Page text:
HONG KONG: Hong Kong’s largest pro-democracy paper Apple Daily has announced its closure. The tabloid’s offices were raided last week over allegations that several reports had breached a controversial national security law.
Police detained the chief editor and five other executives, and company-linked assets were frozen.
The publication had become a leading critic of the Hong Kong and Chinese leadership.
Thousands across Hong Kong rushed to get the final edition of the pro-democracy newspaper Apple Daily, which closed its doors after 26 years.
Overnight, hundreds braved heavy rains, gathering outside its offices where a million copies were being printed.
The publication decided to shut down after its reports were accused of breaching a national security law, leading to a freeze on company assets.
The closure is seen as a blow to press freedom under the pressure of Beijing.
In the early hours of the morning, newsstands across the city saw long snaking queues with people eagerly hoping to pick up the very last copy of the paper. By 10:00 local time, multiple vendors had sold out, according to social media posts.
The final edition was a tribute to its readers with the headline: “Hong Kongers bid a painful farewell in the rain”.
“I think it’s the end of an era,” supporter San Tsang told news agency Reuters as she was waiting in line.
“I don’t understand why (Hong Kong) can’t even tolerate a newspaper.”
“I want to support it till the end,” Amma Yeung said. “The newspaper has accompanied society for so many years. After this, we will weather the storm.”
On Wednesday night, just hours after the company announced its closure, supporters of the tabloid had gathered outside its office, even as heavy rain fell.
They lit their phone flashlights as a show of solidarity and shouted support slogans like “add oil” – a popular phrase of encouragement in Hong Kong, which can sometimes be translated to mean “go for it” or “don’t give up”.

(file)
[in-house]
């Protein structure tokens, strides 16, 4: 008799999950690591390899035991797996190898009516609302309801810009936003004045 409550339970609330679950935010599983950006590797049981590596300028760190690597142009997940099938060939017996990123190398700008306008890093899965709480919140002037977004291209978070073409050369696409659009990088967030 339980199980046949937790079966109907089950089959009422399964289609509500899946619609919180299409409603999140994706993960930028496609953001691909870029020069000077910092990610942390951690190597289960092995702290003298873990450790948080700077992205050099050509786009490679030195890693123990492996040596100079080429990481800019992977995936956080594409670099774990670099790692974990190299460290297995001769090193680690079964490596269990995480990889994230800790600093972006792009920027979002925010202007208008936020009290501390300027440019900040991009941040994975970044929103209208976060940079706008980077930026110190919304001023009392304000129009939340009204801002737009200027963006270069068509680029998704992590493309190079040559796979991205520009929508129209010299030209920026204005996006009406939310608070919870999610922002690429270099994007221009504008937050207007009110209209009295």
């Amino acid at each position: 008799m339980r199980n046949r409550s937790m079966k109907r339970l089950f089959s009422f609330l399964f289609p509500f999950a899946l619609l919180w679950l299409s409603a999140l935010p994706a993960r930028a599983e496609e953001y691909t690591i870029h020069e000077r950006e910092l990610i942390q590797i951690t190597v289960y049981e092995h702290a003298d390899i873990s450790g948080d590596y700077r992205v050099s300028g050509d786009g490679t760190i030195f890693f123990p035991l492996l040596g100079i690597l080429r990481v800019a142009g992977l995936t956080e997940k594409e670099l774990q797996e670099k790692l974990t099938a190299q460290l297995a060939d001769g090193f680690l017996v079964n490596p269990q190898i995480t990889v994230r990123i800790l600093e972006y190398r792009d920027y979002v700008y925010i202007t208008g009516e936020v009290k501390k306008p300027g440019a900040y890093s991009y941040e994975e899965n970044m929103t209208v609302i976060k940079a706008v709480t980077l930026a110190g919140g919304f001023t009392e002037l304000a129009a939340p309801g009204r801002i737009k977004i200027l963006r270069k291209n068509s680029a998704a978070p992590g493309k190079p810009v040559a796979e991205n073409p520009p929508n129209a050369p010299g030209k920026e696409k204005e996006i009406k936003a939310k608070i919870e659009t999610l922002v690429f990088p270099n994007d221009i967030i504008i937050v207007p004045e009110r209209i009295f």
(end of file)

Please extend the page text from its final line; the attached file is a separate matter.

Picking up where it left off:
In response, Apple Daily staff ducked out of their offices to stand at balconies and windows, waving flashlights and shouting “Thank you Hong Kong” to the crowds outside. Some were seen handing out free copies of the final copy to the supporters on the street.
Reports from within the newsroom on its very last days showed emotional scenes of defiant applause as well tears and confusion.
A separate announcement by publisher Next Digital thanked the readers for their “loyal support” as well as its journalists, staff and advertisers.
The tabloid has long been a beacon of media freedom in the Chinese-speaking world and is widely supported by political dissidents in Hong Kong.
Chinese officials have repeatedly said media freedoms in Hong Kong are respected but are not absolute.
Ronny Tong, a member of Hong Kong’s government, accused the paper of orchestrating a political stunt in its decision to shut down.
The closure comes after sustained pressure on the paper from the authorities.
Apple Daily founder Jimmy Lai, who has long been a critic of the Chinese Communist Party, is already in jail on a string of charges.
Last Thursday, some 500 police officers raided the publication’s newsroom, saying its reports had breached the city’s new national security law, which makes undermining the government a criminal offence.
China introduced the national security law in Hong Kong last year in response to massive pro-democracy protests that swept through the administrative region over the past years.
The law essentially reduced Hong Kong’s judicial autonomy and made it easier to punish demonstrators and activists. It criminalises secession, subversion and collusion with foreign forces with the maximum sentence being life in prison.
A former British colony, Hong Kong was handed back to China in 1997 but with an agreement that certain rights and freedoms should be safeguarded. Critics say the law has fundamentally undermined that agreement. Since the law was enacted in June 2020, more than 100 people have been arrested under its provisions.